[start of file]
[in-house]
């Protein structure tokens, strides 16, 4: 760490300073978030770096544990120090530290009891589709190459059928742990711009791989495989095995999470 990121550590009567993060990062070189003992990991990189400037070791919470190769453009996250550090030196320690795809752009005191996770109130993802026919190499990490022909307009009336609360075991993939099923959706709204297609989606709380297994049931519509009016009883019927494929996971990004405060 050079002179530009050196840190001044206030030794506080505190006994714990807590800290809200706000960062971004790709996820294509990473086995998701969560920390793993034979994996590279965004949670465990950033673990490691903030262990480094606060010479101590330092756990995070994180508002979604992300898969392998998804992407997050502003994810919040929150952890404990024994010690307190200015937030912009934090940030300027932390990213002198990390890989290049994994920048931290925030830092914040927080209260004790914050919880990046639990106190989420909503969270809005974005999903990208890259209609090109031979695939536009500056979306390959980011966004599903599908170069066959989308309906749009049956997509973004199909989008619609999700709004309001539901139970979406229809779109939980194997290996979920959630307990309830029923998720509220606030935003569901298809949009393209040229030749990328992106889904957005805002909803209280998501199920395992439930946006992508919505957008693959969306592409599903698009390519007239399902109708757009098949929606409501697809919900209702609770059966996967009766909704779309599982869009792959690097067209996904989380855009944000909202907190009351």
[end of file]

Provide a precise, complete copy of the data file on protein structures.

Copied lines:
[in-house]
């Protein structure tokens, strides 16, 4: 760490300073978030770096544990120090530290009891589709190459059928742990711009791989495989095995999470 990121550590009567993060990062070189003992990991990189400037070791919470190769453009996250550090030196320690795809752009005191996770109130993802026919190499990490022909307009009336609360075991993939099923959706709204297609989606709380297994049931519509009016009883019927494929996971990004405060 050079002179530009050196840190001044206030030794506080505190006994714990807590800290809200706000960062971004790709996820294509990473086995998701969560920390793993034979994996590279965004949670465990950033673990490691903030262990480094606060010479101590330092756990995070994180508002979604992300898969392998998804992407997050502003994810919040929150952890404990024994010690307190200015937030912009934090940030300027932390990213002198990390890989290049994994920048931290925030830092914040927080209260004790914050919880990046639990106190989420909503969270809005974005999903990208890259209609090109031979695939536009500056979306390959980011966004599903599908170069066959989308309906749009049956997509973004199909989008619609999700709004309001539901139970979406229809779109939980194997290996979920959630307990309830029923998720509220606030935003569901298809949009393209040229030749990328992106889904957005805002909803209280998501199920395992439930946006992508919505957008693959969306592409599903698009390519007239399902109708757009098949929606409501697809919900209702609770059966996967009766909704779309599982869009792959690097067209996904989380855009944000909202907190009351």